I personally just don't consider it fair. If it was -4 vs +4 I wouldn't have an issue with it.


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Pathfinder Adventure Subscriber

Just something that works really well for my group, but we have been doing it for a few years now:

Folks role-play their characters as best they can, but I gauge the NPCs reaction through a combination of what they said and their diplomacy check. The logic being that a *character* with a low Charisma would say the exact same thing in a much worse way than the player just did, while a *character* with a high charisma would say it much better.

The NPCs still react to what was said, but the positive/negative aspects are determined by the roll.

At first we were concerned that it would take out the role-playing aspect of the game, but it really has enhanced it. We're a fairly bookish lot, so it allows us to play those super-charismatic folks that we all dream of being without worrying that our lack of eloquence will haunt us in a fantasy world. And the members of our group who are better spoken have been very willing to accept that, if they used Charisma as their dump stat, then their characters just aren't as well spoken as they are.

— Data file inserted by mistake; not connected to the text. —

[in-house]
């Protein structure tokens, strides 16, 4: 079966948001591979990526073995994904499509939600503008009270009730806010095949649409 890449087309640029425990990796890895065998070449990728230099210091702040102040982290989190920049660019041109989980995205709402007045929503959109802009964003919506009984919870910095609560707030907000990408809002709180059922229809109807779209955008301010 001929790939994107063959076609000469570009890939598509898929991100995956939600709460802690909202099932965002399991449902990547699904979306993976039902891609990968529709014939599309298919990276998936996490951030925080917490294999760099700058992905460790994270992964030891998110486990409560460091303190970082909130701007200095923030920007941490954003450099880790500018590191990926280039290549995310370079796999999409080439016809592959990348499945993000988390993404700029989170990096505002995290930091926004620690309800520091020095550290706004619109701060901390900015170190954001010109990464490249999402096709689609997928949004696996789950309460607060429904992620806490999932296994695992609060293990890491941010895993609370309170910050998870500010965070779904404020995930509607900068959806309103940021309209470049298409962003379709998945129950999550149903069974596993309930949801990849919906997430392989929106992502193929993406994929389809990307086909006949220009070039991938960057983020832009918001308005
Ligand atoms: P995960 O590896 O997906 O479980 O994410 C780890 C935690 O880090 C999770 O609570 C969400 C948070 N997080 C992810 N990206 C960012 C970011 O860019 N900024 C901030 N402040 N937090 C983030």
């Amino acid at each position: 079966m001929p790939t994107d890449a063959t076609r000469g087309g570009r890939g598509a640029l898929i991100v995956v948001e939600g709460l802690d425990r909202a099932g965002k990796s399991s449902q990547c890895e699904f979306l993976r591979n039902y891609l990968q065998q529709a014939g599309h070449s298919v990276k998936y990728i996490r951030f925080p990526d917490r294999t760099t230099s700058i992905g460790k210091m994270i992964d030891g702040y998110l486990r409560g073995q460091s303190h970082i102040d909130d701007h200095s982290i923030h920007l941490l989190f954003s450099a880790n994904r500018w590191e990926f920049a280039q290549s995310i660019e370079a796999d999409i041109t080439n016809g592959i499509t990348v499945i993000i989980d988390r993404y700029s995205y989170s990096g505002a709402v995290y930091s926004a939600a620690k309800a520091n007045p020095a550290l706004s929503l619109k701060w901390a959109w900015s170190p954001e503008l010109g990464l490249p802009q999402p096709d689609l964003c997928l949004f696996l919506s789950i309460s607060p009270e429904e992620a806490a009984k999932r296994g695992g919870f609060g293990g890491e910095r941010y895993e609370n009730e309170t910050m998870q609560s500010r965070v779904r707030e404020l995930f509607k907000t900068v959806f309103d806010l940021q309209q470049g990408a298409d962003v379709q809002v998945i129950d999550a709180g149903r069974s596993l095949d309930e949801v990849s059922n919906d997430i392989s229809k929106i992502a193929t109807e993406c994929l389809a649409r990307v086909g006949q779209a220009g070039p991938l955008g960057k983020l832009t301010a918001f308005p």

That doesn't mean they never say it well, the dice aren't that fickle, but it does keep things on a more logical keel, the same way the dice do with physical and mental abilities.


Albatoonoe wrote:
This is a game about escapism (and fun). Why would you punish people for their real life faults? It seems like you are missing the point.

Bad roleplaying breaks the immersion and takes away from the fun of the other players, to the extent that they care. I gather that not everybody cares. Some folks just want to "diplomacy people", punch faces and count loot. Every table is different.

Shadow Lodge

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the secret fire wrote:
Albatoonoe wrote:
This is a game about escapism (and fun). Why would you punish people for their real life faults? It seems like you are missing the point.
Bad roleplaying breaks the immersion and takes away from the fun of the other players, to the extent that they care. I gather that not everybody cares. Some folks just want to "diplomacy people", punch faces and count loot. Every table is different.

>>>--THE POINT-->

.

.

.

.

.

--Your Head--

And that's not even getting into your excessively dismissive tone.


Orthos wrote:
JCAB wrote:
Orthos wrote:
JCAB wrote: